The Court has repeatedly held that some kinds of speech is categorically excluded from First Amendment protection (at least setting aside certain kinds of content-based discriminations within those exceptions, see R.A.V. v. City of St. Paul, which I won’t discuss here). The standard list is obscenity, incitement, libel (or, more precisely, false statements of fact), fighting words, and threats, but in 1982 the Court also recognized an exception for child pornography, and in 2008 for solicitation of crime. The exceptions have generally been defined quite narrowly, and the labels don’t fully capture the definitions; they don’t cover, for instance, all false statements of fact, or all speech that might be seen as “inciting” or “fighting words” by people who aren’t familiar with the First Amendment doctrine. But they do exist, and are an important part of the First Amendment doctrine.
The Court has generally described these exceptions as involving speech that is of very little constitutional value, and (usually) that is demonstrably harmful. That’s not always so: Some punishable incitement might be political speech, of a sort that’s usually seen as valuable, but might be unprotected just because of the magnitude and immediacy of the harm that it threatens; obscenity is seen as being of low value, but even when the Court recognized the exception it didn’t claim that it had been proven to be harmful. But it was easy to see the exceptions as the product of a category-by-category estimation of value and harm. And this was even before we got to the question whether the speech restriction was narrowly tailored to a compelling government interest; that question is asked as to restrictions on speech that is seen as constitutionally valuable because it’s outside an exception.
But in today’s United States v. Stevens, the Court takes a different approach: The First Amendment exceptions, it reasons, are limited only to those that have been historically recognized, or at least that are linked to the historically recognized ones:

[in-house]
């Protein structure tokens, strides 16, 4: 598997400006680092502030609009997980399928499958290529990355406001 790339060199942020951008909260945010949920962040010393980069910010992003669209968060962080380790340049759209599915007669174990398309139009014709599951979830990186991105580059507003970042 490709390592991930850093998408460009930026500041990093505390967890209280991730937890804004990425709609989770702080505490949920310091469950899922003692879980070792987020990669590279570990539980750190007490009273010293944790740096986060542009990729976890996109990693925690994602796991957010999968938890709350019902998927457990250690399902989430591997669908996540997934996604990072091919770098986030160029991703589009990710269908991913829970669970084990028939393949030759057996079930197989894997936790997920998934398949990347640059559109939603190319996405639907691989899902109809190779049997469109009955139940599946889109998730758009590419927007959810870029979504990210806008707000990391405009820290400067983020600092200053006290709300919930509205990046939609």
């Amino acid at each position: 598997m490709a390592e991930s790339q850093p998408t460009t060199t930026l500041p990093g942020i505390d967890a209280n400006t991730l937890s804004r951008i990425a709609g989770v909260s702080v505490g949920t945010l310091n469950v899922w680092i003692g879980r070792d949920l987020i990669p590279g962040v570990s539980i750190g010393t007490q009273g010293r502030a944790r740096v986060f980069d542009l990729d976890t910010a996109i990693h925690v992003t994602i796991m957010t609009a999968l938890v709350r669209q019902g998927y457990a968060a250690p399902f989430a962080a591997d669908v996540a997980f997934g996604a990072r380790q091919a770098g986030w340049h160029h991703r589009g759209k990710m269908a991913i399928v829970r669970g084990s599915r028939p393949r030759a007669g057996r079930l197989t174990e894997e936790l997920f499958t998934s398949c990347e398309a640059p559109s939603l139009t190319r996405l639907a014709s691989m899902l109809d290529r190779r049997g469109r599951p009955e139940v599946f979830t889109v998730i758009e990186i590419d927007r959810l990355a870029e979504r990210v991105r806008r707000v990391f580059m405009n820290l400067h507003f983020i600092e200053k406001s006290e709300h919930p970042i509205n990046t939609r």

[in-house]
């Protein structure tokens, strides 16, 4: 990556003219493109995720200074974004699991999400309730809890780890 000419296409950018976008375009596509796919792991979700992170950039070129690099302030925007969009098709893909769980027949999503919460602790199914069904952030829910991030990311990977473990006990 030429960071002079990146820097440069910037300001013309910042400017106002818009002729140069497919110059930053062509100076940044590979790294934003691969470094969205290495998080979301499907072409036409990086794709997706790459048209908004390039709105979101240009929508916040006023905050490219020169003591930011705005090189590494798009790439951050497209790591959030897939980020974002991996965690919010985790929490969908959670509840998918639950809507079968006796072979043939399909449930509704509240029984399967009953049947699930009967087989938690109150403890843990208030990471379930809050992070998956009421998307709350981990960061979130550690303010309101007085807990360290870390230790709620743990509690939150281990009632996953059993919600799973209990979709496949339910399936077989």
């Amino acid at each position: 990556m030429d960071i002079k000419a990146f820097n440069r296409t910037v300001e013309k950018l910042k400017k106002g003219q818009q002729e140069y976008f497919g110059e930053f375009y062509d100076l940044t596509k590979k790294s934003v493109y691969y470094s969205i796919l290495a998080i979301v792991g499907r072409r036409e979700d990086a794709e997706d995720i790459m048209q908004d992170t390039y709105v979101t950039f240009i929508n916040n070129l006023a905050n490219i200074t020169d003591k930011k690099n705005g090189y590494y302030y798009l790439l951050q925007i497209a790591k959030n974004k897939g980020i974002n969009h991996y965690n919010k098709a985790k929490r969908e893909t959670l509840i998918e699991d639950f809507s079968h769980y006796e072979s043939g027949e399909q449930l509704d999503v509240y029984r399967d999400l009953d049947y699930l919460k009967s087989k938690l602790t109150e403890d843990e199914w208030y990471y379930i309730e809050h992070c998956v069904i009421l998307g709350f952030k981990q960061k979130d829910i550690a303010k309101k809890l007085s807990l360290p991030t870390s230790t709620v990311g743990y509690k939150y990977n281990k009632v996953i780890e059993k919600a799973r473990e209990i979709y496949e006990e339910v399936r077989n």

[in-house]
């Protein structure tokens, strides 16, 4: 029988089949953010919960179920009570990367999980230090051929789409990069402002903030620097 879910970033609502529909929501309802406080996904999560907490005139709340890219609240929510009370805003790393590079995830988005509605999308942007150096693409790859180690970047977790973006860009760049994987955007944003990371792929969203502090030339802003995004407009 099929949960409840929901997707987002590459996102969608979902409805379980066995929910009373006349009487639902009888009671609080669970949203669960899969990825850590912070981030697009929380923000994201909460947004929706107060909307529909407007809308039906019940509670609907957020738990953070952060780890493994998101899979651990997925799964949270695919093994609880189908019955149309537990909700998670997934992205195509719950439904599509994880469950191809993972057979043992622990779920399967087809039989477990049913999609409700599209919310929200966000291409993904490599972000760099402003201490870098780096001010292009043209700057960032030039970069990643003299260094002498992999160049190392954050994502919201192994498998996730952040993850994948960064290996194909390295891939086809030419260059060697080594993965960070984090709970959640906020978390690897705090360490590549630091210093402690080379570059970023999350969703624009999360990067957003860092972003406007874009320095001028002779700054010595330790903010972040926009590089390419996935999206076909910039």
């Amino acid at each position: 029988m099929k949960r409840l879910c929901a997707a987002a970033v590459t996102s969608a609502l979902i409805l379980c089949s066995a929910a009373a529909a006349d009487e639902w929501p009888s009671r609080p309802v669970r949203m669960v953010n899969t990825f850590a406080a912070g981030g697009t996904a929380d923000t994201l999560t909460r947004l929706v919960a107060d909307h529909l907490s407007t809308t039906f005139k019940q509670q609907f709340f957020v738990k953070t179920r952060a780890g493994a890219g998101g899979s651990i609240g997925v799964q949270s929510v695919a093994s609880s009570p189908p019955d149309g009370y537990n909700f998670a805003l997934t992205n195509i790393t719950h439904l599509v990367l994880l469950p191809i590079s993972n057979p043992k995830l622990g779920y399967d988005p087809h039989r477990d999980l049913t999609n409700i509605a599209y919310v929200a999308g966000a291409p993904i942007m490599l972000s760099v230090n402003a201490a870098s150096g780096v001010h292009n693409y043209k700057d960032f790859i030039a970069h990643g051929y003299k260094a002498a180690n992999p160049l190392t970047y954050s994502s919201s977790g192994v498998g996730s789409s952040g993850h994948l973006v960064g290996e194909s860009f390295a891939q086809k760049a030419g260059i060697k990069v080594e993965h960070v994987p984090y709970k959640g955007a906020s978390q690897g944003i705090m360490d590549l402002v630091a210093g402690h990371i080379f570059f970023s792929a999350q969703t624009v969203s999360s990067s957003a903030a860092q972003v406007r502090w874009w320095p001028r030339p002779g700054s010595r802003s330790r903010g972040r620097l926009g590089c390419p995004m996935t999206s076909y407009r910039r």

The First Amendment provides that “Congress shall make no law … abridging the freedom of speech.” “[A]s a general matter, the First Amendment means that government has no power to restrict expression because of its message, its ideas, its subject matter, or its content.” …
“From 1791 to the present,” however, the First Amendment has “permitted restrictions upon the content of speech in a few limited areas,” and has never “include[d] a freedom to disregard these traditional limitations.” These “historic and traditional categories long familiar to the bar” — including obscenity, defamation, fraud, incitement, and speech integral to criminal conduct — are “well-defined and narrowly limited classes of speech, the prevention and punishment of which have never been thought to raise any Constitutional problem.”
The Government argues that “depictions of animal cruelty” should be added to the list…. The Government contends that “historical evidence” about the reach of the First Amendment is not “a necessary prerequisite for regulation today,” and that categories of speech may be exempted from the First Amendment’s protection without any long-settled tradition of subjecting that speech to regulation. Instead, the Government points to Congress’s “‘legislative judgment that … depictions of animals being intentionally tortured and killed [are] of such minimal redeeming value as to render [them] unworthy of First Amendment protection,’” and asks the Court to uphold the ban on the same basis. The Government thus proposes that a claim of categorical exclusion should be considered under a simple balancing test: “Whether a given category of speech enjoys First Amendment protection depends upon a categorical balancing of the value of the speech against its societal costs.”
As a free-floating test for First Amendment coverage, that sentence is startling and dangerous. The First Amendment’s guarantee of free speech does not extend only to categories of speech that survive an ad hoc balancing of relative social costs and benefits. The First Amendment itself reflects a judgment by the American people that the benefits of its restrictions on the Government outweigh the costs. Our Constitution forecloses any attempt to revise that judgment simply on the basis that some speech is not worth it. The Constitution is not a document “prescribing limits, and declaring that those limits may be passed at pleasure.”